First Lesson by Phillip Booth
Length: 352 words (1 double-spaced pages)
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A fathers encouragement is essential to the development and learning process of a child. This is true for any situation, from teaching a child how to swim, or introducing a child into the real world. The poem, "First Lesson," by Phillip Booth shows a fathers encouragement by teaching his daughter to float in a "stream" so that one day she can float by herself in the "sea." Metaphorically the father is preparing and guiding his daughter to be in the real world alone and survive. Booth uses several phrases and words to convey the meaning of the poem through diction, tone and imagery.
Booth's diction in this poem parellels the meaning of the poem to the tone and imagery. The connotation of the words like, "gently," "gulls," "survive," and "stars," show peacefulness and innocence and show Booth's tone, which is encouraging and mellow. Booth uses "gently," because he is telling his daughter to take life easy and don't rush things. The diction also gives more information about the daughter that is in the text. Booth never gives her a name, he calls her daughter. In this sense the connotation of daughter gives the notion that the girl is young and at the adolescent stage in her life. This explains why the father is teaching her how to swim / introducing her into the world.
The authors tone is encouraging and hopeful. He is straight -forward and mellow. Booth uses "gently," "thrash," "stars," "hold," and many other words to convey the tone that he presents. The first two lines help show the authors tone the best. They show his support to his daughter. He is helping her so that one day she can do it all by her self. Lines 6 -- 8 show the authors encouragement to his daughter. Even though she can do it all by herself he is letting her know that she will have it one day.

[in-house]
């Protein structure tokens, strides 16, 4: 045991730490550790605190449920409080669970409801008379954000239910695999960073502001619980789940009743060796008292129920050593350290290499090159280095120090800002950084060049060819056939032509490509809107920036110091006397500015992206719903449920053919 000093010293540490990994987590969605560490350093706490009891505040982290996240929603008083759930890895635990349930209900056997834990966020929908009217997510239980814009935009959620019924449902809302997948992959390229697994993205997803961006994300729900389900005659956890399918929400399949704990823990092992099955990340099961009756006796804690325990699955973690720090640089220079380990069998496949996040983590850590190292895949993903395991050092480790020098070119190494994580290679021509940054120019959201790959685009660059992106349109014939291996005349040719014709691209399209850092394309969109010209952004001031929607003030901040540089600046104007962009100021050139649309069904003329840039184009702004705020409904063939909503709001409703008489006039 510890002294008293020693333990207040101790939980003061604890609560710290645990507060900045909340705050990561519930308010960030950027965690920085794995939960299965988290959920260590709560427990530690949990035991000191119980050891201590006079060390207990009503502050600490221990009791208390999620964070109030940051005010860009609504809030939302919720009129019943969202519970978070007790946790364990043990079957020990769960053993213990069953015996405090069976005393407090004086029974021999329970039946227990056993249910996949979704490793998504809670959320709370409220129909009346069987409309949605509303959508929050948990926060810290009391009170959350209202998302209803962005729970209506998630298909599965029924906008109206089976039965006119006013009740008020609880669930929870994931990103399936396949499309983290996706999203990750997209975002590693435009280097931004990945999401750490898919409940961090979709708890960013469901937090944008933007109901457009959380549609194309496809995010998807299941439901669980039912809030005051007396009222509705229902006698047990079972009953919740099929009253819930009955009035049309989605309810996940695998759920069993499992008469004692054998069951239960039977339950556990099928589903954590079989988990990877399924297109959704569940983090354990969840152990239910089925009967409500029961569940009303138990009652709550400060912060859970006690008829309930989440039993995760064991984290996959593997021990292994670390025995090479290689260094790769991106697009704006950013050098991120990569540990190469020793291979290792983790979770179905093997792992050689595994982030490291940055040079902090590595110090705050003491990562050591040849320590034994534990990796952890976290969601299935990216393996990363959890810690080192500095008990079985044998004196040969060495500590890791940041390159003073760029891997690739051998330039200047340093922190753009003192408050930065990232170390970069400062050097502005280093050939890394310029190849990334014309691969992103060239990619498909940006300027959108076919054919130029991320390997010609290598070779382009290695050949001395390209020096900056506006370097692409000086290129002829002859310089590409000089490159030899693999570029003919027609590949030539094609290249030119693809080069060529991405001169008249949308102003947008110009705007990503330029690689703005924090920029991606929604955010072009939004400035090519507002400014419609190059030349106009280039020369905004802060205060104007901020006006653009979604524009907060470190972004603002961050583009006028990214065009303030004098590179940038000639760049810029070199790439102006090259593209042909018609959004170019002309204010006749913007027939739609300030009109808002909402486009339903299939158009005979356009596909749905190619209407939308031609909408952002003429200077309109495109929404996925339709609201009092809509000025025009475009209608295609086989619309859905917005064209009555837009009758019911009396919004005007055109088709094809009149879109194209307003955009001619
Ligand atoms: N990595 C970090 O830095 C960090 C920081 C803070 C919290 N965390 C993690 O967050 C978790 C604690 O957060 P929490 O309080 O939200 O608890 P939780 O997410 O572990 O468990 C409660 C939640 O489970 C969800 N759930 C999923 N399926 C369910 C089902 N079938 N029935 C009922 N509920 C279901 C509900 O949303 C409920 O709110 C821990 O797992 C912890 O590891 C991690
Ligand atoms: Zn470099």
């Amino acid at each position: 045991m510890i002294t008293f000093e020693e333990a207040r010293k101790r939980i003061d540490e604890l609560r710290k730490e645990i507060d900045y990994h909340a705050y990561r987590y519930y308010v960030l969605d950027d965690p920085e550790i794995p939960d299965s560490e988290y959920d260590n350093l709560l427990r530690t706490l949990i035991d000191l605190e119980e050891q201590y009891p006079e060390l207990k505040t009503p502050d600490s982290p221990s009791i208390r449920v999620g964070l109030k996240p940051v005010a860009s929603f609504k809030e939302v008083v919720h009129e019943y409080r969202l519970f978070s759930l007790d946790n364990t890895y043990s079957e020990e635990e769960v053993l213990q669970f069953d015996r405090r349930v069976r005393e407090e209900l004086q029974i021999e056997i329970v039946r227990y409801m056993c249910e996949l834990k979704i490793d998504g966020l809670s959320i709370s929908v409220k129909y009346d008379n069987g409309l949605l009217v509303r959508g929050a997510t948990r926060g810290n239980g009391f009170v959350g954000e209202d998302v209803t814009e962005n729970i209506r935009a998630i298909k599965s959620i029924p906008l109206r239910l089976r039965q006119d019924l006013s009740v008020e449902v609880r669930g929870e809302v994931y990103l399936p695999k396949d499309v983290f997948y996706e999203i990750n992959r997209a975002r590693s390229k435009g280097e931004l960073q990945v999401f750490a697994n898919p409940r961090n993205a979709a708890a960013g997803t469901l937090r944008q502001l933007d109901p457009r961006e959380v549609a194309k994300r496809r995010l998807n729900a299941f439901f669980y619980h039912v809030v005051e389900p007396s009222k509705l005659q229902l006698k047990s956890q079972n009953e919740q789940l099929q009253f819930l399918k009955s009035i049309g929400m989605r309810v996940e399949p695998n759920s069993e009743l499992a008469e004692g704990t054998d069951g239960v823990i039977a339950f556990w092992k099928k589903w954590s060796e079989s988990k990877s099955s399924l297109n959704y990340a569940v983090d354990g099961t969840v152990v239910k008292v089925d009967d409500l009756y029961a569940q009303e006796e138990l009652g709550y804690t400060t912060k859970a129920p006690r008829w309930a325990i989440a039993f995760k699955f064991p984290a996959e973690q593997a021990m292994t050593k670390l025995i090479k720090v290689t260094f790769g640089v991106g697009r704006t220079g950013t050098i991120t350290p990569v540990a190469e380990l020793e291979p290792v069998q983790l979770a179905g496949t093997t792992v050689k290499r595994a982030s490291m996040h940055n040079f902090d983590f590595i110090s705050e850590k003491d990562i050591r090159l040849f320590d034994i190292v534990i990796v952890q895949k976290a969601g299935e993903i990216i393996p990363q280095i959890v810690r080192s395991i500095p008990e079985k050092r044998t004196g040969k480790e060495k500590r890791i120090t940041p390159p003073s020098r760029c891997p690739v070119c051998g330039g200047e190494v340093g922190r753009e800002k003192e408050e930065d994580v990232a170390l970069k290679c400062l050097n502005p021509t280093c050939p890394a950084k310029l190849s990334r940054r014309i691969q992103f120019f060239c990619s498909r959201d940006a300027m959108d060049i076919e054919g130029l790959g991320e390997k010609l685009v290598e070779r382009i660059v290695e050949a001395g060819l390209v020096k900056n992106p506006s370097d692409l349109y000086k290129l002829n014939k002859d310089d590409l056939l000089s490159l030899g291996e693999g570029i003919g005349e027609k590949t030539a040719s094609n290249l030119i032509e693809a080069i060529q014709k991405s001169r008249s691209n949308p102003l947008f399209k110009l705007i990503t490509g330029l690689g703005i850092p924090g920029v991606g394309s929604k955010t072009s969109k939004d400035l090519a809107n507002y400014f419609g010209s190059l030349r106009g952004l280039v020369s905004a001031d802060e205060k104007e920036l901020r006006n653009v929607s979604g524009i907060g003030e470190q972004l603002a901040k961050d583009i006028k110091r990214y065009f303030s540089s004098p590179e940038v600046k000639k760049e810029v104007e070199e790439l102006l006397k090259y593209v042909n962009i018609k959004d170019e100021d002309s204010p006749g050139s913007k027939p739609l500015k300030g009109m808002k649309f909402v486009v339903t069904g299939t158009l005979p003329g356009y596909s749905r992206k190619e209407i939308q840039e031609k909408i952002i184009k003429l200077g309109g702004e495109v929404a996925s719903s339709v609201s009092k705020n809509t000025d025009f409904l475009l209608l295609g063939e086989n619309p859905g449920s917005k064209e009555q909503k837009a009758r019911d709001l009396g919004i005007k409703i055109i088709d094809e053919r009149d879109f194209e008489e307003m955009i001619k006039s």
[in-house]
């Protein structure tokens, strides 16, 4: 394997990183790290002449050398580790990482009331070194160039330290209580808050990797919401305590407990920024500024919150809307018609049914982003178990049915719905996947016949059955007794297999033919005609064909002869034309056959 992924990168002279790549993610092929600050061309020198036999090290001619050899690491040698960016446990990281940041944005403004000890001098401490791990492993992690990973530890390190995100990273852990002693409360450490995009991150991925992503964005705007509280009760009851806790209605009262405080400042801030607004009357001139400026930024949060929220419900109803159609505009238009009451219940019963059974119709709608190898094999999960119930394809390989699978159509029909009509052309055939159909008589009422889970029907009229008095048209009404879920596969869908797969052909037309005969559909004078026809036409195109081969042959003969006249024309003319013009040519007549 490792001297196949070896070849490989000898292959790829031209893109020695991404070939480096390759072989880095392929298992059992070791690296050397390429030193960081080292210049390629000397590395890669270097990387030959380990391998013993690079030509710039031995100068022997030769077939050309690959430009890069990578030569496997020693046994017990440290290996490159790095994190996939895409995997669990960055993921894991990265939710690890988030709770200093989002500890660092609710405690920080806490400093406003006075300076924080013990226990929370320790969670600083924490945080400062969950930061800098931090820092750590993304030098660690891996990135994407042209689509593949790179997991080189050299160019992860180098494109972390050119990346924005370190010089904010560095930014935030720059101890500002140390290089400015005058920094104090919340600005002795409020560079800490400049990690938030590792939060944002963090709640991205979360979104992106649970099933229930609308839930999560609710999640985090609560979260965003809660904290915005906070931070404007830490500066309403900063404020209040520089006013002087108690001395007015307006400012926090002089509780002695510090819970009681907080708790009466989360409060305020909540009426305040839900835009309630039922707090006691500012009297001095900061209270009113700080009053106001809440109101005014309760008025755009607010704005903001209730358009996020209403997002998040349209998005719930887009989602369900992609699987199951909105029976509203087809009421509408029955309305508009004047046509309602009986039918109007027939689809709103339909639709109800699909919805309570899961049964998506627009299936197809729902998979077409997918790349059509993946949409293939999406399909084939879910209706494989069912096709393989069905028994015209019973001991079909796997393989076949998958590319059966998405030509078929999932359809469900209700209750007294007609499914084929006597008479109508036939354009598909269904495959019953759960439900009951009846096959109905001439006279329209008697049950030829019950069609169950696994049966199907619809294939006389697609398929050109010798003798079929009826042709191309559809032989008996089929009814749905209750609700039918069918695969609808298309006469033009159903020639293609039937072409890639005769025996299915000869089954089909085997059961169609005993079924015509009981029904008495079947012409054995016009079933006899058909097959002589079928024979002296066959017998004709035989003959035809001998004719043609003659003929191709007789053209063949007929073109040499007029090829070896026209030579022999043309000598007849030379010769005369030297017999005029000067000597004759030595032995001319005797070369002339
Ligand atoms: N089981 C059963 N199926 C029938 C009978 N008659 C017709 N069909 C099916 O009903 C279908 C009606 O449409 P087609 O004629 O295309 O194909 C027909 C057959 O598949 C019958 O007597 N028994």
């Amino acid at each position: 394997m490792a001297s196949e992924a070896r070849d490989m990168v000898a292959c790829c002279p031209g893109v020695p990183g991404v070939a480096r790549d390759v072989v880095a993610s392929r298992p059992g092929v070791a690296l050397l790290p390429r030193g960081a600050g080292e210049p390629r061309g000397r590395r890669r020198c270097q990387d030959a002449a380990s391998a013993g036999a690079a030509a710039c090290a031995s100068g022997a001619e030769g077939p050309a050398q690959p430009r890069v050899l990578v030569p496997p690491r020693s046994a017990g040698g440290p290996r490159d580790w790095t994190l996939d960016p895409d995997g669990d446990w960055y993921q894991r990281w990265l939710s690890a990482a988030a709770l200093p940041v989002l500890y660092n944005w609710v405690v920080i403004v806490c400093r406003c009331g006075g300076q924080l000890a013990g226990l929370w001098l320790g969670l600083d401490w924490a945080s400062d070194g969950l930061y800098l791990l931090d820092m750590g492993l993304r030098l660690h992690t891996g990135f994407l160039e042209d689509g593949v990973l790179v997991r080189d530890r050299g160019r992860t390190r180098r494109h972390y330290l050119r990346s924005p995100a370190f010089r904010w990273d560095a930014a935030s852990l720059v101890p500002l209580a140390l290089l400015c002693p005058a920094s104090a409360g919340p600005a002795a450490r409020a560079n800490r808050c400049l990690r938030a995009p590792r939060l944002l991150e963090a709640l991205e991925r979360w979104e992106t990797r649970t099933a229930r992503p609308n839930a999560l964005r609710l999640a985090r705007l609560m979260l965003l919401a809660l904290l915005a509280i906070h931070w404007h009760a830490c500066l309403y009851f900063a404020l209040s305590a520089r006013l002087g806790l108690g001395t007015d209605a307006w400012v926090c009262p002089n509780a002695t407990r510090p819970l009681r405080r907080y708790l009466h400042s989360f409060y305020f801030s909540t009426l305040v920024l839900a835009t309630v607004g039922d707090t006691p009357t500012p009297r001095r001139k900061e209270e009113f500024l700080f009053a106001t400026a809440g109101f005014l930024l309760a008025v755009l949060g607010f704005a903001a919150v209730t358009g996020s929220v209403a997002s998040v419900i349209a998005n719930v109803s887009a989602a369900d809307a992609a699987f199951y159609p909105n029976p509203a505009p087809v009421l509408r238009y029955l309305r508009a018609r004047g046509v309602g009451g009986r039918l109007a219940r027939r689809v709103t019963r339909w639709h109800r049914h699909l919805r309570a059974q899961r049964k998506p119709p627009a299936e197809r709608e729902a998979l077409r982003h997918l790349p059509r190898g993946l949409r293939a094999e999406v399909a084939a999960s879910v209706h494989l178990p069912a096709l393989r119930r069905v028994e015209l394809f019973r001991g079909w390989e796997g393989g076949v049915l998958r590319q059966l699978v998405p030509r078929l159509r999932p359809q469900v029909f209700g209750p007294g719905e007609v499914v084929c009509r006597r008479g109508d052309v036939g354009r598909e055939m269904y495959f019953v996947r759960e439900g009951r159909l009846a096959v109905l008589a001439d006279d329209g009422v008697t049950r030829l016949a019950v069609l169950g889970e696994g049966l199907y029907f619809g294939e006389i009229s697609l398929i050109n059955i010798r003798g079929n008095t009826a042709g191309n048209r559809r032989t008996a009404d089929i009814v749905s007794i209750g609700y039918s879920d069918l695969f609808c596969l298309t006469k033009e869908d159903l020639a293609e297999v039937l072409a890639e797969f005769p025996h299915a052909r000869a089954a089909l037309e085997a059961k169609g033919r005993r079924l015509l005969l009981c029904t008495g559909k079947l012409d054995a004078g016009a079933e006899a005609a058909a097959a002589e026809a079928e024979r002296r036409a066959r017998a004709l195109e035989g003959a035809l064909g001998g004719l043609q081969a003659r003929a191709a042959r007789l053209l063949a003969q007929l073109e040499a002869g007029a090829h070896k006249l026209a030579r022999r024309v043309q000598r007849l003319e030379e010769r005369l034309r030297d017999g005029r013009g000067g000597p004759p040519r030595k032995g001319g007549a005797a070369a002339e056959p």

This poem is filled with imagery, appealing to the sight. It gives you a mental picture of the message that he is conveying. "Look high at the gulls,"
Is one line of imagery that booth uses to give us a picture of his daughter trying to float and the beautiful scenery that is around her.
"You will dive and swim soon enough where this tidewater ebbs the sea," this is encouragement from the father to the daughter. It gives us a good picture of what he sees her doing once she learns to swim by herself.
The tone, diction and imagery all contribute to the meaning of the peom. The poem, "First Lesson," by Phillip Booth shows a father encouragement in showing his daughter how to swim and preparing her to be in the world alone.